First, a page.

Best Ceiling Fans For Small Bedrooms - You know what? The name of the informative article is only out-and-out misleading. The sole real "minus" when it comes to your ceiling fan is what it will take to get one correctly installed. Ceiling fans may be difficult to install for the inexperienced do it yourselfer. In some cases, where the ceiling fan will be set up you'll need to run an electrical line to the region. Hiring a competent, bonded and licensed electrician will more than likely save you a lot of grief in the future, unless you are skillful at doing this kind of thing.
There is also the minor "con" that involves the problem of periodic care. Properly installed, a ceiling fan will provide years and years of agreeable cooling and cost-savings on your own heat bill (assuming you have a fan which allows one to reverse the blade direction).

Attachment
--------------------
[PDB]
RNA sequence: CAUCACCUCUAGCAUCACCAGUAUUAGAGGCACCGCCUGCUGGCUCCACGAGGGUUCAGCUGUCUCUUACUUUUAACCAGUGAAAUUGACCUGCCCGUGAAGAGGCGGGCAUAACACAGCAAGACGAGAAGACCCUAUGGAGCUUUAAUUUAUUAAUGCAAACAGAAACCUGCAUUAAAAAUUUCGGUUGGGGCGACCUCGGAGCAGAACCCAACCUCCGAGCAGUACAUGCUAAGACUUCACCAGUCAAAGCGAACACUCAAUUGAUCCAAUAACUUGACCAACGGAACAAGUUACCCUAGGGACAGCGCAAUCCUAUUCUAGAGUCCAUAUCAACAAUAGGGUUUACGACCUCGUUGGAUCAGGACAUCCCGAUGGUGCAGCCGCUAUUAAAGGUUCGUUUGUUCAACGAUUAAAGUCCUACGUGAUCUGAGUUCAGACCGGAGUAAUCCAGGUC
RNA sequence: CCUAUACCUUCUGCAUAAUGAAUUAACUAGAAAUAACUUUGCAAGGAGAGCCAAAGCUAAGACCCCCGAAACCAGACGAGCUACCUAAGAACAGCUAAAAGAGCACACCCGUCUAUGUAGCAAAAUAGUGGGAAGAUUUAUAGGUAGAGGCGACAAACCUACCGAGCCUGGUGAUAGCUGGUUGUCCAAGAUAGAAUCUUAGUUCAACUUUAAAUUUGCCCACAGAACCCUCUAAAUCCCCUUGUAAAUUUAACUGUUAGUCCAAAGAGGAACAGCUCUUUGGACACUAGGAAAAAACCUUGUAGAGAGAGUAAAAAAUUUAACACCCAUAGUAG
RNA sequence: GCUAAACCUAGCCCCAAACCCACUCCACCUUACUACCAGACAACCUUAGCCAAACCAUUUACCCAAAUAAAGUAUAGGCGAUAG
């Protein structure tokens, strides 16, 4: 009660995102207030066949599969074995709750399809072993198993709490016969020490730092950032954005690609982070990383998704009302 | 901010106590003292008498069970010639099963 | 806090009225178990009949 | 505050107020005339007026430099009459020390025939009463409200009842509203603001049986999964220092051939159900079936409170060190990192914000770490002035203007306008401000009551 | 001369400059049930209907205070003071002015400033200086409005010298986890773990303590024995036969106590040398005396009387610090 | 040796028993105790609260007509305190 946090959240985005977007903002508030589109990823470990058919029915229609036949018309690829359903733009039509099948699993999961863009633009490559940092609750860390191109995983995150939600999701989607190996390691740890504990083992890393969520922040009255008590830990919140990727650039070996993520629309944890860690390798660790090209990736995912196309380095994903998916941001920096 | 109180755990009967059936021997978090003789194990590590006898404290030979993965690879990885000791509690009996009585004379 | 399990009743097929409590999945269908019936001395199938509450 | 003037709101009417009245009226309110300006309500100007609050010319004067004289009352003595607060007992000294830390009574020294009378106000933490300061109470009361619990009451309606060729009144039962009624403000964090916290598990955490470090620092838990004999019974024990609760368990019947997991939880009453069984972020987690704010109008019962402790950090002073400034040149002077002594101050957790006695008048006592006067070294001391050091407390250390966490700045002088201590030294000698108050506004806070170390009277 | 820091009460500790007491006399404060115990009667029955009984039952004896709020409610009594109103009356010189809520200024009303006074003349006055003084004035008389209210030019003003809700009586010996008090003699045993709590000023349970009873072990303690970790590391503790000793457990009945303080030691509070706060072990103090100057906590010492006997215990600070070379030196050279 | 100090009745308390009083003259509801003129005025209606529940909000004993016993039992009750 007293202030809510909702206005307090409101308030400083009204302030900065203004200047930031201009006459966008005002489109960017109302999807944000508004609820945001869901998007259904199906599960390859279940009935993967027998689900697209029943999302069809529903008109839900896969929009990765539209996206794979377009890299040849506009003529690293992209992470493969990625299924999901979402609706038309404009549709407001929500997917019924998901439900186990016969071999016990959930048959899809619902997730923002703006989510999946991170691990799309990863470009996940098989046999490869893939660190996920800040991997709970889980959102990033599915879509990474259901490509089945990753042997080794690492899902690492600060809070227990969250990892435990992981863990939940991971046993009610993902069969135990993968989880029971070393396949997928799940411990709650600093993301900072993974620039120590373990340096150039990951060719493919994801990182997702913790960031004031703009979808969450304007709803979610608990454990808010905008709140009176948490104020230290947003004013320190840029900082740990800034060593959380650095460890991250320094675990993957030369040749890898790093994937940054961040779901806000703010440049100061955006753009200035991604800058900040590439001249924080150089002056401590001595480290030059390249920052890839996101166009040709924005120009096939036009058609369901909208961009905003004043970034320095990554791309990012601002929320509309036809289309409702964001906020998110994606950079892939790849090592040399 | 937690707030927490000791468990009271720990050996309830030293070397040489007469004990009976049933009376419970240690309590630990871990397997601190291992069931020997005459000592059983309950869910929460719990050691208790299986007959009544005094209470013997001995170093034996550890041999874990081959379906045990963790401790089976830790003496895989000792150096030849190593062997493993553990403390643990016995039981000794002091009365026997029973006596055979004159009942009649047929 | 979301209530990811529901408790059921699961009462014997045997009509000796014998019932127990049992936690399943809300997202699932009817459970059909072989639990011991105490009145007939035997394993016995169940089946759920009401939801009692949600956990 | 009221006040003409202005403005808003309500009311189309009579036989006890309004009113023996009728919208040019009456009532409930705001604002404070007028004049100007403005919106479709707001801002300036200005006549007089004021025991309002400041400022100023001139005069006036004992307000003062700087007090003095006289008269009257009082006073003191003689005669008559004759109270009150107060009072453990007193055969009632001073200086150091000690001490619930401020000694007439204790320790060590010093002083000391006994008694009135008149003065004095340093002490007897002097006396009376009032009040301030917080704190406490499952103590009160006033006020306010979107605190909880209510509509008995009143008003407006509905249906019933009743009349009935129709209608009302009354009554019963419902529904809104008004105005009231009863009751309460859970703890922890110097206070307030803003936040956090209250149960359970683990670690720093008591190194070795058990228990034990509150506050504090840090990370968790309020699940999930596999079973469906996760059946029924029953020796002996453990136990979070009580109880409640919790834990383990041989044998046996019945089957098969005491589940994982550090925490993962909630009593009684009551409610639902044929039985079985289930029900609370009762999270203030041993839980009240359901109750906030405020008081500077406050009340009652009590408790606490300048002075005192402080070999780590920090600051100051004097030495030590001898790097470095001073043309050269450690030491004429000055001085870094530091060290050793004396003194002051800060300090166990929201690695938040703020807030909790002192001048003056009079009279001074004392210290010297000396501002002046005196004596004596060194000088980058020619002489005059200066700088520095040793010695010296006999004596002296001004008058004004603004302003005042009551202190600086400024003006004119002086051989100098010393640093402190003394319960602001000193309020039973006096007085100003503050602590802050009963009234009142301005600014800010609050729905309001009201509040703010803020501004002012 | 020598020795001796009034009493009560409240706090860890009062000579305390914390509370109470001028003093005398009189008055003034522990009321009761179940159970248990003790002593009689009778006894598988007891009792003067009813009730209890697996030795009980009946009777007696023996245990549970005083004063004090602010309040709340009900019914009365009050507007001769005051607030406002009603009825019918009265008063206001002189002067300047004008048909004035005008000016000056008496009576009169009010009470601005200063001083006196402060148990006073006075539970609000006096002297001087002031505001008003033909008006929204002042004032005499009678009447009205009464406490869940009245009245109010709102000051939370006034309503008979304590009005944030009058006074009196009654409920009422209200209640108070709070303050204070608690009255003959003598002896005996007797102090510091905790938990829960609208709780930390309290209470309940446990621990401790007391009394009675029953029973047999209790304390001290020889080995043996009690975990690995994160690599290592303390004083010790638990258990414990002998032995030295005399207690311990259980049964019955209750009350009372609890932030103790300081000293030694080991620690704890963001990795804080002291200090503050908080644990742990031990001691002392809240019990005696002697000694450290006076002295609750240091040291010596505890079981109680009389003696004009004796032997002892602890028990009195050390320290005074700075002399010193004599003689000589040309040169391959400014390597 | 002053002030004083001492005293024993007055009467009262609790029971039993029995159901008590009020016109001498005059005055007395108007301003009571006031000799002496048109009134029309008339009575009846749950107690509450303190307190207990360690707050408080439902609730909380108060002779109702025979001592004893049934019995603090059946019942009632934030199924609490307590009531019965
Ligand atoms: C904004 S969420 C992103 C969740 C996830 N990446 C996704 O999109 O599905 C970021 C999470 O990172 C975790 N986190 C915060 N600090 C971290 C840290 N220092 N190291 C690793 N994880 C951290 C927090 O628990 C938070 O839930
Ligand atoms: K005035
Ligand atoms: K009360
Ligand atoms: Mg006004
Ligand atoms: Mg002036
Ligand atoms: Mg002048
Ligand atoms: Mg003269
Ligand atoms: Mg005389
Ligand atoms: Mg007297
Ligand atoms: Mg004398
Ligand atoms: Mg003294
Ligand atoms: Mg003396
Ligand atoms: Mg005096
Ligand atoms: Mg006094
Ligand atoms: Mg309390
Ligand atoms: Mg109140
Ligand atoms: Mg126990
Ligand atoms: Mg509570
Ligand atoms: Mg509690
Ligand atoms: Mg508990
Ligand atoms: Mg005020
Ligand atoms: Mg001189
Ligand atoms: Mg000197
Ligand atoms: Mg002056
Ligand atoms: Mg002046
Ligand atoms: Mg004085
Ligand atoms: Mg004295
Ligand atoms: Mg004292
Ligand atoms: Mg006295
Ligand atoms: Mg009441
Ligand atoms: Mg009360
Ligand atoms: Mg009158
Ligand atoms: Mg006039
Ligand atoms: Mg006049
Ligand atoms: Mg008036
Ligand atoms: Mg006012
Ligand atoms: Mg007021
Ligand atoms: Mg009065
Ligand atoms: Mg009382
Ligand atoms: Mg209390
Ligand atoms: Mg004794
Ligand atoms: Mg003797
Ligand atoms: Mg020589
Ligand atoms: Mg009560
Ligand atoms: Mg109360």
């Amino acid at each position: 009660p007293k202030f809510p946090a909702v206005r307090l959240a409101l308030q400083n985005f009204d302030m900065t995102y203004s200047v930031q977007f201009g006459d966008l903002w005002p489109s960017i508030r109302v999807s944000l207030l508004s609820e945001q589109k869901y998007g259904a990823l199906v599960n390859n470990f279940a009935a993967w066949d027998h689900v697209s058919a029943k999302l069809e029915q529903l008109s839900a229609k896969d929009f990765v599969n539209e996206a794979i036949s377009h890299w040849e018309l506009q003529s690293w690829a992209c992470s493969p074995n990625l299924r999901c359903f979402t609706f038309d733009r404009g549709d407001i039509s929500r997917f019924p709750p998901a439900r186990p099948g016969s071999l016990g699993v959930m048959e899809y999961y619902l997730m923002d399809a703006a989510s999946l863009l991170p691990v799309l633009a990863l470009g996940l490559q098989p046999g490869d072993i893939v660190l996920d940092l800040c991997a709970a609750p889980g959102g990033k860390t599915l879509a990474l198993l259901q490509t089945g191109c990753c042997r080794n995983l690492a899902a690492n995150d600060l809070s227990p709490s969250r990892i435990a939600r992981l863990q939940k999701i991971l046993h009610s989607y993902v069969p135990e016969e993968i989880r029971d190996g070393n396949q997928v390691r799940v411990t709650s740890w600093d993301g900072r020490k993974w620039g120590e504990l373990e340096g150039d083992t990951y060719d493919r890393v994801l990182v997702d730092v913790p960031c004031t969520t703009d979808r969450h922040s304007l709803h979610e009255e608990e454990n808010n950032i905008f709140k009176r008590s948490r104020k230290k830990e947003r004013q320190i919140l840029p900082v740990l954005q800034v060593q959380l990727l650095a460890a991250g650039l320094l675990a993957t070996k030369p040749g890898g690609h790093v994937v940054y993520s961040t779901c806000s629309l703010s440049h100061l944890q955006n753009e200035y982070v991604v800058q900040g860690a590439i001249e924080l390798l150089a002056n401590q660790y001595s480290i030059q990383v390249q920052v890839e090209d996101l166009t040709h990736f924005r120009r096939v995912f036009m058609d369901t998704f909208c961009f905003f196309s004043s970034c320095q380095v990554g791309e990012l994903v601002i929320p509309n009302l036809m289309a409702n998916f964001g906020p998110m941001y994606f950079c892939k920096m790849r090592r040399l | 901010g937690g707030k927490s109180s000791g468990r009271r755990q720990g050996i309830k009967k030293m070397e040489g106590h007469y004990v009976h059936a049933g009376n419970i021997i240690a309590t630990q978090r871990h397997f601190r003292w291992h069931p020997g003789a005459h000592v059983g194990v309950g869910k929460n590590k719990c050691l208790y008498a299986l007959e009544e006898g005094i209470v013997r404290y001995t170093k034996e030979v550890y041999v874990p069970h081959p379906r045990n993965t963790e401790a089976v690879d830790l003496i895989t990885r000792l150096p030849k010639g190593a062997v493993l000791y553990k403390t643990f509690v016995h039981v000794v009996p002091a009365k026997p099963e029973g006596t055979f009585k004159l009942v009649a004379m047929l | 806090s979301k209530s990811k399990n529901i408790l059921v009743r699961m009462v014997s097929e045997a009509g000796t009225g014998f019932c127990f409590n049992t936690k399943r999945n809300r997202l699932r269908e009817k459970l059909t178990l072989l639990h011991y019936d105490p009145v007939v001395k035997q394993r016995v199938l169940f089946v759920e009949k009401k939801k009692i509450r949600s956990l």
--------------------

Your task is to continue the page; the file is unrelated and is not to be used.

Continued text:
On occasion, ceiling fans get out of equilibrium and need minor adjustments. The most common culprits are loose screws that attach the blades to the motor housing, blades that are not at precisely the same angle (pitch) as the remaining blades as well as a blade or blades that weigh slightly more compared to the others. Without going into great detail, be certain that all of the screws are tight. Whenever they truly aren't tightening the ones that have come loose and run the fan. If the wobbling has ceased, your issue continues to be solved.
Otherwise, use a yardstick or another straight part of wood and put it (with the fan quit) vertically in the outer edge of one of the blades. Rotate the blades by hand to ensure that the stick touches. If one or more don't, just (and gently) bend the blade(s) so that their pitch matches the others and repeat the process until you are satisfied that each blade has the same pitch.